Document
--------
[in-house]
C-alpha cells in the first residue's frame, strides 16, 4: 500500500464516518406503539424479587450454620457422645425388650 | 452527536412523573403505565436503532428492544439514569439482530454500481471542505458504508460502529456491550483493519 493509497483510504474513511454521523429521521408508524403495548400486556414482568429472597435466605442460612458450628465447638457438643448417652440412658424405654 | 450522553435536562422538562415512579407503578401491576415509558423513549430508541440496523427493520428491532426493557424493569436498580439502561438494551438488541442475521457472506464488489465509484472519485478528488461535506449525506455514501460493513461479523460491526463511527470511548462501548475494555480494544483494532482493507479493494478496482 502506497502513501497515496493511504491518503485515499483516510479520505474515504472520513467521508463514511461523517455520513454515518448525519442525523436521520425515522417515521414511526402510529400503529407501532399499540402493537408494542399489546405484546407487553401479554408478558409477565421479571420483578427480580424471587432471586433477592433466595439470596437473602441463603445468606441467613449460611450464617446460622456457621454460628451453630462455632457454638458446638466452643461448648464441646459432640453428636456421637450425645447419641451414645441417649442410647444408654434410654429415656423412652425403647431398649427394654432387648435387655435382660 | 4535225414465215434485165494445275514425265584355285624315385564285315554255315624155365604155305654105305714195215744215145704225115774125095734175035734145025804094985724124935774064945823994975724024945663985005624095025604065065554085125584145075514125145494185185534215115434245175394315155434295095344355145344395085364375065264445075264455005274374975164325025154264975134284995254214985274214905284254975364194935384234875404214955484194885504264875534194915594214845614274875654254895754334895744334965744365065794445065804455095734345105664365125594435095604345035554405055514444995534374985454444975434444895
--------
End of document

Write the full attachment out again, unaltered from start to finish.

[in-house]
C-alpha cells in the first residue's frame, strides 16, 4: 500500500464516518406503539424479587450454620457422645425388650 | 452527536412523573403505565436503532428492544439514569439482530454500481471542505458504508460502529456491550483493519 493509497483510504474513511454521523429521521408508524403495548400486556414482568429472597435466605442460612458450628465447638457438643448417652440412658424405654 | 450522553435536562422538562415512579407503578401491576415509558423513549430508541440496523427493520428491532426493557424493569436498580439502561438494551438488541442475521457472506464488489465509484472519485478528488461535506449525506455514501460493513461479523460491526463511527470511548462501548475494555480494544483494532482493507479493494478496482 502506497502513501497515496493511504491518503485515499483516510479520505474515504472520513467521508463514511461523517455520513454515518448525519442525523436521520425515522417515521414511526402510529400503529407501532399499540402493537408494542399489546405484546407487553401479554408478558409477565421479571420483578427480580424471587432471586433477592433466595439470596437473602441463603445468606441467613449460611450464617446460622456457621454460628451453630462455632457454638458446638466452643461448648464441646459432640453428636456421637450425645447419641451414645441417649442410647444408654434410654429415656423412652425403647431398649427394654432387648435387655435382660 | 4535225414465215434485165494445275514425265584355285624315385564285315554255315624155365604155305654105305714195215744215145704225115774125095734175035734145025804094985724124935774064945823994975724024945663985005624095025604065065554085125584145075514125145494185185534215115434245175394315155434295095344355145344395085364375065264445075264455005274374975164325025154264975134284995254214985274214905284254975364194935384234875404214955484194885504264875534194915594214845614274875654254895754334895744334965744365065794445065804455095734345105664365125594435095604345035554405055514444995534374985454444975434444895